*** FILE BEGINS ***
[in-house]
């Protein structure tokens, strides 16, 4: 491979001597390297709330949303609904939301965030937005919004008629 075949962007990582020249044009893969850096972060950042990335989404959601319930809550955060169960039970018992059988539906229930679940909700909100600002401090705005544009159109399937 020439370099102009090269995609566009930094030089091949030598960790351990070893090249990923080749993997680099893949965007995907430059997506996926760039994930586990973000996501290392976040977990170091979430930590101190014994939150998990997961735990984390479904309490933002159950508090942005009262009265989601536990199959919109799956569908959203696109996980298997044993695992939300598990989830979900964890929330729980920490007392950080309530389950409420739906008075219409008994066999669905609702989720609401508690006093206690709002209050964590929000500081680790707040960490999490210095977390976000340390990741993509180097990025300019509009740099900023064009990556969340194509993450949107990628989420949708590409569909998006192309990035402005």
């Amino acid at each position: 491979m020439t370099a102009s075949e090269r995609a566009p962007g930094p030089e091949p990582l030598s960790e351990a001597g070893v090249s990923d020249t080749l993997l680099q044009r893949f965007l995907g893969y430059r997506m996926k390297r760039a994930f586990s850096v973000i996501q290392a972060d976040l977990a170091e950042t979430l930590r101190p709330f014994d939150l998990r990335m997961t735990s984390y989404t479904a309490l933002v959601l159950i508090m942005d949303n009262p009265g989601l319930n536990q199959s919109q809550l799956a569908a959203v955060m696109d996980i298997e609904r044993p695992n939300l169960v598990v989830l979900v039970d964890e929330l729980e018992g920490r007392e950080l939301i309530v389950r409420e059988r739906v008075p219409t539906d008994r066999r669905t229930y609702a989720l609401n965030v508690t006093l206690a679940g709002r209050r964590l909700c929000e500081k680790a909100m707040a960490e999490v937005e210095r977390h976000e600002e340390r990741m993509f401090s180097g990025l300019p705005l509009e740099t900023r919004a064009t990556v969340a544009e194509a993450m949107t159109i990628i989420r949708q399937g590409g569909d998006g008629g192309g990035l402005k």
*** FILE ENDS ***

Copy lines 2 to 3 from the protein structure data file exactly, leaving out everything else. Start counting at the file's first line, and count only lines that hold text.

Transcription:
């Protein structure tokens, strides 16, 4: 491979001597390297709330949303609904939301965030937005919004008629 075949962007990582020249044009893969850096972060950042990335989404959601319930809550955060169960039970018992059988539906229930679940909700909100600002401090705005544009159109399937 020439370099102009090269995609566009930094030089091949030598960790351990070893090249990923080749993997680099893949965007995907430059997506996926760039994930586990973000996501290392976040977990170091979430930590101190014994939150998990997961735990984390479904309490933002159950508090942005009262009265989601536990199959919109799956569908959203696109996980298997044993695992939300598990989830979900964890929330729980920490007392950080309530389950409420739906008075219409008994066999669905609702989720609401508690006093206690709002209050964590929000500081680790707040960490999490210095977390976000340390990741993509180097990025300019509009740099900023064009990556969340194509993450949107990628989420949708590409569909998006192309990035402005």
């Amino acid at each position: 491979m020439t370099a102009s075949e090269r995609a566009p962007g930094p030089e091949p990582l030598s960790e351990a001597g070893v090249s990923d020249t080749l993997l680099q044009r893949f965007l995907g893969y430059r997506m996926k390297r760039a994930f586990s850096v973000i996501q290392a972060d976040l977990a170091e950042t979430l930590r101190p709330f014994d939150l998990r990335m997961t735990s984390y989404t479904a309490l933002v959601l159950i508090m942005d949303n009262p009265g989601l319930n536990q199959s919109q809550l799956a569908a959203v955060m696109d996980i298997e609904r044993p695992n939300l169960v598990v989830l979900v039970d964890e929330l729980e018992g920490r007392e950080l939301i309530v389950r409420e059988r739906v008075p219409t539906d008994r066999r669905t229930y609702a989720l609401n965030v508690t006093l206690a679940g709002r209050r964590l909700c929000e500081k680790a909100m707040a960490e999490v937005e210095r977390h976000e600002e340390r990741m993509f401090s180097g990025l300019p705005l509009e740099t900023r919004a064009t990556v969340a544009e194509a993450m949107t159109i990628i989420r949708q399937g590409g569909d998006g008629g192309g990035l402005k």